After nearly two years of hearing, "I don't know how you do it!" (it being living on one income so I can stay home with our baby) we finally decided to open up about how we're making it work, and here we are on week three!
So, how do we do it? Let me recap my list:
And now to add another:
3. We make the best of what we already have.
In other words, we do our best to practice good stewardship. Webster's says that stewardship is "the careful and responsible management of something entrusted to one's care." I think that the first step to this is viewing money as a blessing, not as an entitlement.
My husband and I have both been giving some pretty incredible gifts in our lives. Neither of us ever had to go without food, shelter or clothing as children; those were always provided for us by our parents, even at their own personal sacrifice. I've said here before that while I grew up in a well-to-do home, it wasn't always that way. My parents fought and struggled and worked incredibly hard, and they were always willing to do without in order to give to their children. My mother, my beautiful mother, wore the same twenty-five cent yard sale dress for years in order to save for school clothes for us.
Both of us were given our college educations by our parents. Both of us were given cars to drive. We were even given our beautiful and large wedding. And I don't say all of that to brag in any way at all; I say it to point out that these were gifts. We weren't entitled to them, they weren't expected, they were undeserved. Each helped to set us up for security and success, and each was a clear expression of love and sacrifice.
So now, as adults, how can we be good stewards of gifts like those? You never stop being thankful and appreciative of them. We've put our degrees to good use, and because we didn't have outstanding undergraduate debt we felt comfortable going into "good debt" for my husband's graduate degree. We take careful care of our cars and we plan to drive them until their last possible breath. We've taken careful care of our wedding gifts, and still daily use many of them, like our knives and pots and pans. We added gifted money to our savings and used all of that savings for the down payment on our home.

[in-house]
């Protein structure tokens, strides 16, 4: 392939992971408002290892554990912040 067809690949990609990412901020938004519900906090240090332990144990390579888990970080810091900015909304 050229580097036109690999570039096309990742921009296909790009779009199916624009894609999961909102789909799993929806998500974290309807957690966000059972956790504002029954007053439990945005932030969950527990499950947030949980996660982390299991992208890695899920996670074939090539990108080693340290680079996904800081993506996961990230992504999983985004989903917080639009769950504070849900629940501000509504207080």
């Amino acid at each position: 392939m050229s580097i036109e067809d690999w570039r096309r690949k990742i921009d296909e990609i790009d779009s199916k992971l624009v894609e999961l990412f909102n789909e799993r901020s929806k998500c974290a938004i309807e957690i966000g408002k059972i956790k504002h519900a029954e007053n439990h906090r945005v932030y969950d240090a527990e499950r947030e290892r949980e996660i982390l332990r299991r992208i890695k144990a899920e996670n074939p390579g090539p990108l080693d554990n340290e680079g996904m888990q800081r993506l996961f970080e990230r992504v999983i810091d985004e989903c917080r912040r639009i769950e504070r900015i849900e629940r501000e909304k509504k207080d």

On a more day-to-day level, it's a little harder. It's hard to appreciate what you already have when it's old or faded or lacking in style. I'm not perfect, but I do try hard to make sure something is truly used up before I replace it. We painted our kitchen cabinets instead of replacing them. Before we replaced our old damaged countertops, we stretched them out a few more months with some special counter paint. We've taken hand-me-down after hand-me-down for furniture and other household items and been amazed by what a good cleaning and fresh coat of paint or new knobs can do. We made do with a nearly 15-year-old hand-me-down couch for the first almost five years of our marriage by cleaning it regularly with a rented upholstery cleaner and some cute pillows. (We finally replaced it a couple of months ago with a Craigslist find.)
Pinterest.com is an amazing resource for upcycling stuff you have on hand. A new picture in an old frame can or rearranging showcase items on a shelf can do wonders for loving a space in your home. When I've struggled with loving my home, wishing I could afford something new from Restoration Hardware or Anthropologie, I've rearranged furniture or called my mom to help me rearrange a space. I've found that painting something old a bright, new color and hanging up my favorite photographs in my home go way further with making me happy in it than dropping $200 at Home Goods.
Now if only I could be better about this philosophy when it comes to clothes!